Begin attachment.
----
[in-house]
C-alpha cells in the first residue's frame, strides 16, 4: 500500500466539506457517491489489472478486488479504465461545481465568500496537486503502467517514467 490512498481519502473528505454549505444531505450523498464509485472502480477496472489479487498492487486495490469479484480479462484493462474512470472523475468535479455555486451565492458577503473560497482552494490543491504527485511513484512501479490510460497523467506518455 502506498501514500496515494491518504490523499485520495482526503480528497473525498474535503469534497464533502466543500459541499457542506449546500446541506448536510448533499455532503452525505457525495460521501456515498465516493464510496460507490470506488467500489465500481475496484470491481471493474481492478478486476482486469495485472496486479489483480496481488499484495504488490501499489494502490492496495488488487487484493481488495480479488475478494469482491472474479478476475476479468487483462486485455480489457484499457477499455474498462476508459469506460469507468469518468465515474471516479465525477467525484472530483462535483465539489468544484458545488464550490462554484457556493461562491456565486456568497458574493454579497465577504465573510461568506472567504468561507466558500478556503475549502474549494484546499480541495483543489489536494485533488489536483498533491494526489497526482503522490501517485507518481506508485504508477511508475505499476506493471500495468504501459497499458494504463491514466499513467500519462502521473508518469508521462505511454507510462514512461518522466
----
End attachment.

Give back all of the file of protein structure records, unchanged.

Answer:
[in-house]
C-alpha cells in the first residue's frame, strides 16, 4: 500500500466539506457517491489489472478486488479504465461545481465568500496537486503502467517514467 490512498481519502473528505454549505444531505450523498464509485472502480477496472489479487498492487486495490469479484480479462484493462474512470472523475468535479455555486451565492458577503473560497482552494490543491504527485511513484512501479490510460497523467506518455 502506498501514500496515494491518504490523499485520495482526503480528497473525498474535503469534497464533502466543500459541499457542506449546500446541506448536510448533499455532503452525505457525495460521501456515498465516493464510496460507490470506488467500489465500481475496484470491481471493474481492478478486476482486469495485472496486479489483480496481488499484495504488490501499489494502490492496495488488487487484493481488495480479488475478494469482491472474479478476475476479468487483462486485455480489457484499457477499455474498462476508459469506460469507468469518468465515474471516479465525477467525484472530483462535483465539489468544484458545488464550490462554484457556493461562491456565486456568497458574493454579497465577504465573510461568506472567504468561507466558500478556503475549502474549494484546499480541495483543489489536494485533488489536483498533491494526489497526482503522490501517485507518481506508485504508477511508475505499476506493471500495468504501459497499458494504463491514466499513467500519462502521473508518469508521462505511454507510462514512461518522466